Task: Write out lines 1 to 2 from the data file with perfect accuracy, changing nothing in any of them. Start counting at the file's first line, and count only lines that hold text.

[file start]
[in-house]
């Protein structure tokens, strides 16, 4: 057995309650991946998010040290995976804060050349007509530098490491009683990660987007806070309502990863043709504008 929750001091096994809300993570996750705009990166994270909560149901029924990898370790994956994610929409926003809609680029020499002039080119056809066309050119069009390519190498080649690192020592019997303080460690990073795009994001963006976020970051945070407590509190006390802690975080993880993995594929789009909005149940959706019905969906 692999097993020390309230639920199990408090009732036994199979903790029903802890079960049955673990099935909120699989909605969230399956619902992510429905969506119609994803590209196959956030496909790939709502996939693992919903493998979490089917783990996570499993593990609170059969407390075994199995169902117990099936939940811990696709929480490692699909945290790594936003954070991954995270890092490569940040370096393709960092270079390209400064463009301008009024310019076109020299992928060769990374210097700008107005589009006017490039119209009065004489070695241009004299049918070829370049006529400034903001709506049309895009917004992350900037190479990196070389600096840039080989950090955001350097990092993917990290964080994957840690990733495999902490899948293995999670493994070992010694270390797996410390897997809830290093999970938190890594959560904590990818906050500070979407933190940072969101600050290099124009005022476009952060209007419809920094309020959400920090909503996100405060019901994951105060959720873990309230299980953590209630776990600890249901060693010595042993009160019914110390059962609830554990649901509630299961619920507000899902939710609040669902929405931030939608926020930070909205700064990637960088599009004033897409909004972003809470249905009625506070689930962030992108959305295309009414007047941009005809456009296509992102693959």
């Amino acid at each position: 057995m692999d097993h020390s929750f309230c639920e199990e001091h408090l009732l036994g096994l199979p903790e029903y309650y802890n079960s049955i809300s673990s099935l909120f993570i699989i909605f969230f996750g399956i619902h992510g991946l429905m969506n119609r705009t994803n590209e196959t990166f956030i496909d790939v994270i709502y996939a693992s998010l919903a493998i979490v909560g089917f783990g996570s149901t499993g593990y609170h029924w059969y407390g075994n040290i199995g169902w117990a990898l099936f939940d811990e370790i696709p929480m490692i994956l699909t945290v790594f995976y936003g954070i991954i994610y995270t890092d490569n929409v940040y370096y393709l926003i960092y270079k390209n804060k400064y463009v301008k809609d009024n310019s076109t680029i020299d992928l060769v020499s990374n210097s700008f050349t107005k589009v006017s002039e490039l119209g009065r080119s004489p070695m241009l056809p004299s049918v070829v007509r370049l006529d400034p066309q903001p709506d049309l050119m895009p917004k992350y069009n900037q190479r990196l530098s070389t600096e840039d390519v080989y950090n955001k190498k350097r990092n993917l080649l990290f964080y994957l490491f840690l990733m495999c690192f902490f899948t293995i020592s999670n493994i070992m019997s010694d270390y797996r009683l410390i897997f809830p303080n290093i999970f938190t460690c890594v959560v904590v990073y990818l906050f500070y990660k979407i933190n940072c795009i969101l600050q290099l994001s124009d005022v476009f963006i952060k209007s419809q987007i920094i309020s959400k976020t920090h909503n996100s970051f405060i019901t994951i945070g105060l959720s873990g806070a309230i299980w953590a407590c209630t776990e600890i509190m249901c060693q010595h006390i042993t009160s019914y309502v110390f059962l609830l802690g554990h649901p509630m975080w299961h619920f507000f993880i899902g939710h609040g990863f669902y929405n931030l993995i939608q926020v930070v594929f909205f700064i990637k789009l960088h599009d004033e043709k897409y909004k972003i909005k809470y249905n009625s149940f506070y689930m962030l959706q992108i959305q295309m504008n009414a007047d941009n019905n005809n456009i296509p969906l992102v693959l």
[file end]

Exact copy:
[in-house]
């Protein structure tokens, strides 16, 4: 057995309650991946998010040290995976804060050349007509530098490491009683990660987007806070309502990863043709504008 929750001091096994809300993570996750705009990166994270909560149901029924990898370790994956994610929409926003809609680029020499002039080119056809066309050119069009390519190498080649690192020592019997303080460690990073795009994001963006976020970051945070407590509190006390802690975080993880993995594929789009909005149940959706019905969906 692999097993020390309230639920199990408090009732036994199979903790029903802890079960049955673990099935909120699989909605969230399956619902992510429905969506119609994803590209196959956030496909790939709502996939693992919903493998979490089917783990996570499993593990609170059969407390075994199995169902117990099936939940811990696709929480490692699909945290790594936003954070991954995270890092490569940040370096393709960092270079390209400064463009301008009024310019076109020299992928060769990374210097700008107005589009006017490039119209009065004489070695241009004299049918070829370049006529400034903001709506049309895009917004992350900037190479990196070389600096840039080989950090955001350097990092993917990290964080994957840690990733495999902490899948293995999670493994070992010694270390797996410390897997809830290093999970938190890594959560904590990818906050500070979407933190940072969101600050290099124009005022476009952060209007419809920094309020959400920090909503996100405060019901994951105060959720873990309230299980953590209630776990600890249901060693010595042993009160019914110390059962609830554990649901509630299961619920507000899902939710609040669902929405931030939608926020930070909205700064990637960088599009004033897409909004972003809470249905009625506070689930962030992108959305295309009414007047941009005809456009296509992102693959």